Twenty minutes later, we met Carmen (who is Colombian) and Antonio (who was Italian but spoke great English and Spanish) and we had tickets to an opera. Carmen lives on the outskirts of Venice, away from the constant tourists. She was telling me that, here, there aren’t really places to go dance and that a lot of things close early. She said that there’s a lot of places where you can grab a beer or a bottle of wine and sit down but that, to dance, you had to get away from the city.

After the opera — which was great and a combination of all the great operas in Italy — we found ourselves exploring the Venice nightlife. In particular the nightlife in St. Mark’s.

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Usually, in every city I’ve been to, the most famous buildings attract the most tourists and the most nightlife. In other words, in Rome the Pantheon and the Colosseum always had people at night. In Florence, the Duomo area was always filled with people. In Cinque Terre, Monterosso always had tourists in every corner.

But, in St. Mark’s, this isn’t really the case. I’ve found that it’s kind of dead at night. Or at least it was dead last night. There weren’t that many people and, aside from the very expensive restaurants and the violin and cellos that play under the tents, there’s nothing there once the basilica closes.

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Venice is a really small city with a small nightlife. But it has a great influx of tourists — especially throughout the summer.

As I’ve mentioned, the people are very nice to tourists because everything they need comes from them. The restaurants, the shops, the bars… Mostly everything is for tourists. I’m not sure what the ratio, in regards to population, between Venetians and tourists is, but I’m sure that — at this point — there’s a lot more tourists than there are Venetians.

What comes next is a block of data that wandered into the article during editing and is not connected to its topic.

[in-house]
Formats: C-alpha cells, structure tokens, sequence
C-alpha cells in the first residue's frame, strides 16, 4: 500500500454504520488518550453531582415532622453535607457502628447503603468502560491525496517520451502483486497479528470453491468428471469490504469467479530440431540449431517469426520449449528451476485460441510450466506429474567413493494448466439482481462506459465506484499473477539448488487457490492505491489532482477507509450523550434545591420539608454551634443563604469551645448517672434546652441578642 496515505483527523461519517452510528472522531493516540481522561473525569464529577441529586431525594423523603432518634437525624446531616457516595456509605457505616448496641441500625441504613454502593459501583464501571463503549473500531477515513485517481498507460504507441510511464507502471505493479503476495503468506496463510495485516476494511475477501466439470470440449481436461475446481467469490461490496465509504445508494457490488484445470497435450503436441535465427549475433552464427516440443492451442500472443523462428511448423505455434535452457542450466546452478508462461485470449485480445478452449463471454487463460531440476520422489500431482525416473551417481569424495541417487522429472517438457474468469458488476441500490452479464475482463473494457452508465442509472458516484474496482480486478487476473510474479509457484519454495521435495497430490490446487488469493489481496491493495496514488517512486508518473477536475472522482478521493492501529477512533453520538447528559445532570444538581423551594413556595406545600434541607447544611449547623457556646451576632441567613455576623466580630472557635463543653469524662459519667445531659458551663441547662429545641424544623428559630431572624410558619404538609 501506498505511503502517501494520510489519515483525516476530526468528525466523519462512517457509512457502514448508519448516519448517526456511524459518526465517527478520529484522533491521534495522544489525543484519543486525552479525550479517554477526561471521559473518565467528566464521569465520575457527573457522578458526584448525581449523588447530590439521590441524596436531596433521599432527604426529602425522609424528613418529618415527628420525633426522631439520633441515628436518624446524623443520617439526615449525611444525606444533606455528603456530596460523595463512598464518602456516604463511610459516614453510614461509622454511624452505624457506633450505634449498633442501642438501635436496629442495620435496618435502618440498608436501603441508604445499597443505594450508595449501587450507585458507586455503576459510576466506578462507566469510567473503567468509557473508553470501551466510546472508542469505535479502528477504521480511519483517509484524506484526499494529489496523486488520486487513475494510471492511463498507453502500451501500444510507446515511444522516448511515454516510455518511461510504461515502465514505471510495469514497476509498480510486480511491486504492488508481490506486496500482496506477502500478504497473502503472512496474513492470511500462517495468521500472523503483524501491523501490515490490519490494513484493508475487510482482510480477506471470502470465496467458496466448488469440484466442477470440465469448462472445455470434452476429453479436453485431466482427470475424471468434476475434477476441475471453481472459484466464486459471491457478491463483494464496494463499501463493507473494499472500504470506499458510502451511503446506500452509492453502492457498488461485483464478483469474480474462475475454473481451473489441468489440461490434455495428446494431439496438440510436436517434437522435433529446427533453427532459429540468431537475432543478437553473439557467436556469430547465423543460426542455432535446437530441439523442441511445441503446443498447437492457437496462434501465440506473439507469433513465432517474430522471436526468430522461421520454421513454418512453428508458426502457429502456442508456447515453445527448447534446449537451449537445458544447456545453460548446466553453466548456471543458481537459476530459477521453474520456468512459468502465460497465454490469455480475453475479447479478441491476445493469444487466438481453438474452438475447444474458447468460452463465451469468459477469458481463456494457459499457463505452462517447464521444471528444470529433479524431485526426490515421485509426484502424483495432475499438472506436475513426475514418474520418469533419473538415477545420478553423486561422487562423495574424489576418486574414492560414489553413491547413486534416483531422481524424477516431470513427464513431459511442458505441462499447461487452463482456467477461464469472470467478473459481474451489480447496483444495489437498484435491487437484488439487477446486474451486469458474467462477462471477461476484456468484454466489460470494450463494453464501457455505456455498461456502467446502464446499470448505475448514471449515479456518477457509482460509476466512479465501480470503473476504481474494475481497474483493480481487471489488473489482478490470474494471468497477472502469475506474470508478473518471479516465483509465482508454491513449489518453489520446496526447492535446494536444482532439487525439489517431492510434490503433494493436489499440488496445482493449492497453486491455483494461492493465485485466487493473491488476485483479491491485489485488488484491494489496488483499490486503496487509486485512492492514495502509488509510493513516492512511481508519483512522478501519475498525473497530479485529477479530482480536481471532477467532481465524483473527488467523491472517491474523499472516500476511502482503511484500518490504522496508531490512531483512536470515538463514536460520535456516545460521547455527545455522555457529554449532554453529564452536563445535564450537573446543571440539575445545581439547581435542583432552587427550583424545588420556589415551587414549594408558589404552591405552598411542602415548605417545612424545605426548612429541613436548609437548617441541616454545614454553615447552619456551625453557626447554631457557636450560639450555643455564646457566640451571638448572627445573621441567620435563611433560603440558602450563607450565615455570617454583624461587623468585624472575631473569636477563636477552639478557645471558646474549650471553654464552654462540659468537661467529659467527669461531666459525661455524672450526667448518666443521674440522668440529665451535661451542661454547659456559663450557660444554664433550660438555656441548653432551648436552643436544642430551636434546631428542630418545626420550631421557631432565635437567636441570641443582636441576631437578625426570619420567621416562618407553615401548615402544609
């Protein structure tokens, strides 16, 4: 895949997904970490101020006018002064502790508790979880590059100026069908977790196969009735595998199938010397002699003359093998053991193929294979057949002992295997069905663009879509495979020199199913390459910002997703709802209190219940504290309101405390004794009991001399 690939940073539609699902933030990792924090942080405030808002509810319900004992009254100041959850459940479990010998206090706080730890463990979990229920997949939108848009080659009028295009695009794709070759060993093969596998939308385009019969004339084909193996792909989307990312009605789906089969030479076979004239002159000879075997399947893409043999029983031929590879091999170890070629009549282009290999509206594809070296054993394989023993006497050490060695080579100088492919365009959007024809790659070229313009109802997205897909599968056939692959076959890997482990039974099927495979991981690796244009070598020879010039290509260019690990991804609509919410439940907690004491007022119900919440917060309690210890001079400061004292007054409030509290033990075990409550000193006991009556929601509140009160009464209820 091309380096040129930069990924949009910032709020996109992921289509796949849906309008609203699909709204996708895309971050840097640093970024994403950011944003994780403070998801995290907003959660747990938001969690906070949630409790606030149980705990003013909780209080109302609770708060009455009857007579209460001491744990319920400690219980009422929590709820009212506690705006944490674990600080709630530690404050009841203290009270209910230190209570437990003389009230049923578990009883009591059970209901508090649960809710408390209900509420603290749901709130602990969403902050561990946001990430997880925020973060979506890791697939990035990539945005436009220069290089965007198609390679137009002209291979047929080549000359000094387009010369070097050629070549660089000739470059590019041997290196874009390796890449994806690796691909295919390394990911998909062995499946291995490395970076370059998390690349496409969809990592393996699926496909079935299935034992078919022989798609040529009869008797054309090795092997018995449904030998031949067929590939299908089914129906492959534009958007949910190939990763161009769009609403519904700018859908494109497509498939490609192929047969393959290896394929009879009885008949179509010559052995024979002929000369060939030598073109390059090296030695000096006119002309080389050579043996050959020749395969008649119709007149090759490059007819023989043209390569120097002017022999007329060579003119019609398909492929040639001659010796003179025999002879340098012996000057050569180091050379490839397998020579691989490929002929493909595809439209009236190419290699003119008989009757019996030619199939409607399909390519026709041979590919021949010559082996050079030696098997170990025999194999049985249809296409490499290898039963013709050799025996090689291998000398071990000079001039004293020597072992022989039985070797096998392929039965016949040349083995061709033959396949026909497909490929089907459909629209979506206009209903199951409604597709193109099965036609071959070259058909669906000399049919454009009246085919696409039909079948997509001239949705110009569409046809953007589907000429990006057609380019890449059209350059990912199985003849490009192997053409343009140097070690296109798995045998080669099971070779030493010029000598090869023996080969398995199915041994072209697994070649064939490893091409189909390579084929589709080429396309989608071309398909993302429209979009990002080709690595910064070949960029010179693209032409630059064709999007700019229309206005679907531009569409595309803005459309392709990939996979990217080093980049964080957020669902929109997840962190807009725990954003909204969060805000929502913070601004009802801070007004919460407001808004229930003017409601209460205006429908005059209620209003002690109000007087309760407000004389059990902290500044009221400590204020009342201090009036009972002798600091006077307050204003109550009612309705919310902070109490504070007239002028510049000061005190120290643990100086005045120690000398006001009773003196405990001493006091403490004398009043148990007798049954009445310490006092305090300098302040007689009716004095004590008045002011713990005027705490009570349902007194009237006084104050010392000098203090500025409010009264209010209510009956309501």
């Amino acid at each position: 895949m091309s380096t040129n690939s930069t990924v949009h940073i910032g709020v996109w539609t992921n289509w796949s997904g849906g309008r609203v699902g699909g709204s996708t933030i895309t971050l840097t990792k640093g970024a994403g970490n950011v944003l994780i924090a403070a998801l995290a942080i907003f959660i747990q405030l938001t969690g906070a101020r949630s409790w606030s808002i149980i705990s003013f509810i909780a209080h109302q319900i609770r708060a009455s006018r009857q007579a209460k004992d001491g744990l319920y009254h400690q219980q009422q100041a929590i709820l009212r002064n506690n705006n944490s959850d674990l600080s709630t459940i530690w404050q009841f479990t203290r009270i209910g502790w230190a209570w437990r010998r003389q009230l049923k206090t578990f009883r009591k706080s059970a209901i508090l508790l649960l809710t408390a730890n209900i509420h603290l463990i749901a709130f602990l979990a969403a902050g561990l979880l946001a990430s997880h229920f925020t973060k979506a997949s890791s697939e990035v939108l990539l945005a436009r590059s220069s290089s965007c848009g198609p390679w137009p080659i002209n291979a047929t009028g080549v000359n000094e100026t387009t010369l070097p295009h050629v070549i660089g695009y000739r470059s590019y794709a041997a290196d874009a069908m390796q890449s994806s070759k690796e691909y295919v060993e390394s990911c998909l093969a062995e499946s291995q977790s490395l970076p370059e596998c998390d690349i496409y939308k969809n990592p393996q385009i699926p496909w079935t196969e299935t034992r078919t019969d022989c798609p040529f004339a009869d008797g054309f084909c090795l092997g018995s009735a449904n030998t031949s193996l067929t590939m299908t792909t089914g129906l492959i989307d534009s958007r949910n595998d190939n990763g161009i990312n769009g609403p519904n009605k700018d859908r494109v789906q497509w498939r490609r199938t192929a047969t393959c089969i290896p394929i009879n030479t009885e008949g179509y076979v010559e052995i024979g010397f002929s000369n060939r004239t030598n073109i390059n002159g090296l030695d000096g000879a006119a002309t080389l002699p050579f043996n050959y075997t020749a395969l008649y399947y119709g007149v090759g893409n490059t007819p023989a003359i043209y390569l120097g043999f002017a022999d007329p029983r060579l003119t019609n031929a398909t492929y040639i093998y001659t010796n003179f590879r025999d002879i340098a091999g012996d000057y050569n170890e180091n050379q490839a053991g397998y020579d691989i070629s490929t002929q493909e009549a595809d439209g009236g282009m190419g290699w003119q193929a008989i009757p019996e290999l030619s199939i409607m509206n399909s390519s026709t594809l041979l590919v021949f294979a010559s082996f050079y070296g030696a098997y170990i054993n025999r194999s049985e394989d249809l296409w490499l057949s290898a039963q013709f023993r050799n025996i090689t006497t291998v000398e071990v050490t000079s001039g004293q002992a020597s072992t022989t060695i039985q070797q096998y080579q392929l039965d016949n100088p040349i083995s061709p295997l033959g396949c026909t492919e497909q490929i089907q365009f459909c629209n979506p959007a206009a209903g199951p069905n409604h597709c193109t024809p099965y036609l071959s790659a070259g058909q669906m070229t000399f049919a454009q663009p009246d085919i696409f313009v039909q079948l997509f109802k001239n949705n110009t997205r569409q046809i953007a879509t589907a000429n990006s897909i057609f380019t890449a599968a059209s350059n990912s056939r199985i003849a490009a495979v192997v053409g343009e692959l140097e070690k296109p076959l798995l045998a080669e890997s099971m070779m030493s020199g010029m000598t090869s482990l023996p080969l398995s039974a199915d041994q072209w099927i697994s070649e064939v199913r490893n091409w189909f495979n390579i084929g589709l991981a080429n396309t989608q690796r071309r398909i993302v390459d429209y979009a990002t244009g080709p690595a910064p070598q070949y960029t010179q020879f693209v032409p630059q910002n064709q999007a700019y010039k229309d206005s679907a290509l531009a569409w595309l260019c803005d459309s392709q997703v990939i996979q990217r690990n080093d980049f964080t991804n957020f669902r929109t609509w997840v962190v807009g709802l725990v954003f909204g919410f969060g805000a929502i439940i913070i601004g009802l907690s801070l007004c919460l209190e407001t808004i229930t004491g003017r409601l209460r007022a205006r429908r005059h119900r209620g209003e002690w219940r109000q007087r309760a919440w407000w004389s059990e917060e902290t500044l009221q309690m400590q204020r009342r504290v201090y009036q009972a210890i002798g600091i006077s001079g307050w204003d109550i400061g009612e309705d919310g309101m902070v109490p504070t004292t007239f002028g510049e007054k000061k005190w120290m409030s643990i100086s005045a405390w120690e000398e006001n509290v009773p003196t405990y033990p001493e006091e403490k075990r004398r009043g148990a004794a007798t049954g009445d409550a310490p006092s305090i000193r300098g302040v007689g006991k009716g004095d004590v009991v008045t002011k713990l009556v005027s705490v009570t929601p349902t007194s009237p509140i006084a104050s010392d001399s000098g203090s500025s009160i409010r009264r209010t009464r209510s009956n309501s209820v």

Miami is kind of like this, too. Except that, although there’s a lot of tourists, there is also a lot of people who live there. And there are places where you could get away from tourists — like if you live in Doral or Kendall or another city. In other words, there are places in Miami where you won’t find tourists, yet in Venice (in the actual city) I don’t think that exists.

As my time in Italy comes to an end, I’m very humbled by the experiences I’ve had and I really can’t believe it’s over. I wish it could start all over again.

Italy is something that everyone should experience and I’m so glad that FIU, the FIU Honors College, the FIU Office of Study Abroad, FIU Student Media and the Gilman Scholarship organization allowed me the opportunity to truly find myself and experience so many new things.

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I’ll be eternally grateful for all the experiences, the friendships, the inside jokes, the laughs, the overwhelming feeling of belonging to something greater than yourself, the feeling of being a part of history and art… Just everything.

I’ll never forget it. And I’m definitely coming back.

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Thanks to everyone for going in this journey with me and reading this blog. Now it’s time for you to get up and get over here! I promise it’s the best experience you’ll ever have.

Italy, I’ll see you soon. Ti amo con tutti!